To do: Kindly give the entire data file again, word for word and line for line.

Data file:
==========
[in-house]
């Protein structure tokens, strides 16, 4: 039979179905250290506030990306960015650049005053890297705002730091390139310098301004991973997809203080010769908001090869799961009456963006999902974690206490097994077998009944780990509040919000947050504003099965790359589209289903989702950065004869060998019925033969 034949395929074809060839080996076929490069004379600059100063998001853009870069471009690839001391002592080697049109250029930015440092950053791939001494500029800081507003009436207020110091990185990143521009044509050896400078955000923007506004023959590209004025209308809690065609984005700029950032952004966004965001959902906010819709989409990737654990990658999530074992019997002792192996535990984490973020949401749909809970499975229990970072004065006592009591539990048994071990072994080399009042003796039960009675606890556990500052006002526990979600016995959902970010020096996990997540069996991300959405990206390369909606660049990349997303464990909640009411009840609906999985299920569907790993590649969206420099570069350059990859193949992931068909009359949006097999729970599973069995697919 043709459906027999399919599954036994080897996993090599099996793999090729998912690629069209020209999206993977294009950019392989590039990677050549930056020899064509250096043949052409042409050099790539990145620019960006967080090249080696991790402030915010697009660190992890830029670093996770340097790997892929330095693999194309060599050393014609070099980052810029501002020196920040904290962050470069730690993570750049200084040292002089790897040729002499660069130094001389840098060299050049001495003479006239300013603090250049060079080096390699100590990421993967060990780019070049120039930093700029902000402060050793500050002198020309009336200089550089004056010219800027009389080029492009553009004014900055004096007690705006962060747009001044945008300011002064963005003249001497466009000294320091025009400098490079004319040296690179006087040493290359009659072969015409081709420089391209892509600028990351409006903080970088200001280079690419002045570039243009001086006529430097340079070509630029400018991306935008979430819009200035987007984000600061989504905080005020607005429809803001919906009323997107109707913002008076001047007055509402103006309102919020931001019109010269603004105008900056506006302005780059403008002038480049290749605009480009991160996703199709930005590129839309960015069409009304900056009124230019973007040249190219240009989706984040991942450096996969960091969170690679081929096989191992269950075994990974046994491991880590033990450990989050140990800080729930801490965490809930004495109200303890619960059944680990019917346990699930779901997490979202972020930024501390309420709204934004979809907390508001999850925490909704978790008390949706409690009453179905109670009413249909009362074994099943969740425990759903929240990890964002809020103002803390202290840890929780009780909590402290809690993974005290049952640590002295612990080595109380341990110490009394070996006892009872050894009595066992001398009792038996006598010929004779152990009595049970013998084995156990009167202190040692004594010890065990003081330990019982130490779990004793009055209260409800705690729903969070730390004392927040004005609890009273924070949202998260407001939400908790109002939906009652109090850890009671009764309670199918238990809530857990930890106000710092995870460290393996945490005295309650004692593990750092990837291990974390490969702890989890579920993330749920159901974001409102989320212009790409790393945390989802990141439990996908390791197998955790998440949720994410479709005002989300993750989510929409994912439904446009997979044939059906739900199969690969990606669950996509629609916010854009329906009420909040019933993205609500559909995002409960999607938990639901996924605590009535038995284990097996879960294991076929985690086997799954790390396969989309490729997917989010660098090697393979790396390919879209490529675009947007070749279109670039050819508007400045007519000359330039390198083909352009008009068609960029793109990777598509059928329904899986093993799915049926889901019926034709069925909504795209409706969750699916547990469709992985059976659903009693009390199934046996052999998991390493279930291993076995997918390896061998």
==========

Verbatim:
[in-house]
């Protein structure tokens, strides 16, 4: 039979179905250290506030990306960015650049005053890297705002730091390139310098301004991973997809203080010769908001090869799961009456963006999902974690206490097994077998009944780990509040919000947050504003099965790359589209289903989702950065004869060998019925033969 034949395929074809060839080996076929490069004379600059100063998001853009870069471009690839001391002592080697049109250029930015440092950053791939001494500029800081507003009436207020110091990185990143521009044509050896400078955000923007506004023959590209004025209308809690065609984005700029950032952004966004965001959902906010819709989409990737654990990658999530074992019997002792192996535990984490973020949401749909809970499975229990970072004065006592009591539990048994071990072994080399009042003796039960009675606890556990500052006002526990979600016995959902970010020096996990997540069996991300959405990206390369909606660049990349997303464990909640009411009840609906999985299920569907790993590649969206420099570069350059990859193949992931068909009359949006097999729970599973069995697919 043709459906027999399919599954036994080897996993090599099996793999090729998912690629069209020209999206993977294009950019392989590039990677050549930056020899064509250096043949052409042409050099790539990145620019960006967080090249080696991790402030915010697009660190992890830029670093996770340097790997892929330095693999194309060599050393014609070099980052810029501002020196920040904290962050470069730690993570750049200084040292002089790897040729002499660069130094001389840098060299050049001495003479006239300013603090250049060079080096390699100590990421993967060990780019070049120039930093700029902000402060050793500050002198020309009336200089550089004056010219800027009389080029492009553009004014900055004096007690705006962060747009001044945008300011002064963005003249001497466009000294320091025009400098490079004319040296690179006087040493290359009659072969015409081709420089391209892509600028990351409006903080970088200001280079690419002045570039243009001086006529430097340079070509630029400018991306935008979430819009200035987007984000600061989504905080005020607005429809803001919906009323997107109707913002008076001047007055509402103006309102919020931001019109010269603004105008900056506006302005780059403008002038480049290749605009480009991160996703199709930005590129839309960015069409009304900056009124230019973007040249190219240009989706984040991942450096996969960091969170690679081929096989191992269950075994990974046994491991880590033990450990989050140990800080729930801490965490809930004495109200303890619960059944680990019917346990699930779901997490979202972020930024501390309420709204934004979809907390508001999850925490909704978790008390949706409690009453179905109670009413249909009362074994099943969740425990759903929240990890964002809020103002803390202290840890929780009780909590402290809690993974005290049952640590002295612990080595109380341990110490009394070996006892009872050894009595066992001398009792038996006598010929004779152990009595049970013998084995156990009167202190040692004594010890065990003081330990019982130490779990004793009055209260409800705690729903969070730390004392927040004005609890009273924070949202998260407001939400908790109002939906009652109090850890009671009764309670199918238990809530857990930890106000710092995870460290393996945490005295309650004692593990750092990837291990974390490969702890989890579920993330749920159901974001409102989320212009790409790393945390989802990141439990996908390791197998955790998440949720994410479709005002989300993750989510929409994912439904446009997979044939059906739900199969690969990606669950996509629609916010854009329906009420909040019933993205609500559909995002409960999607938990639901996924605590009535038995284990097996879960294991076929985690086997799954790390396969989309490729997917989010660098090697393979790396390919879209490529675009947007070749279109670039050819508007400045007519000359330039390198083909352009008009068609960029793109990777598509059928329904899986093993799915049926889901019926034709069925909504795209409706969750699916547990469709992985059976659903009693009390199934046996052999998991390493279930291993076995997918390896061998």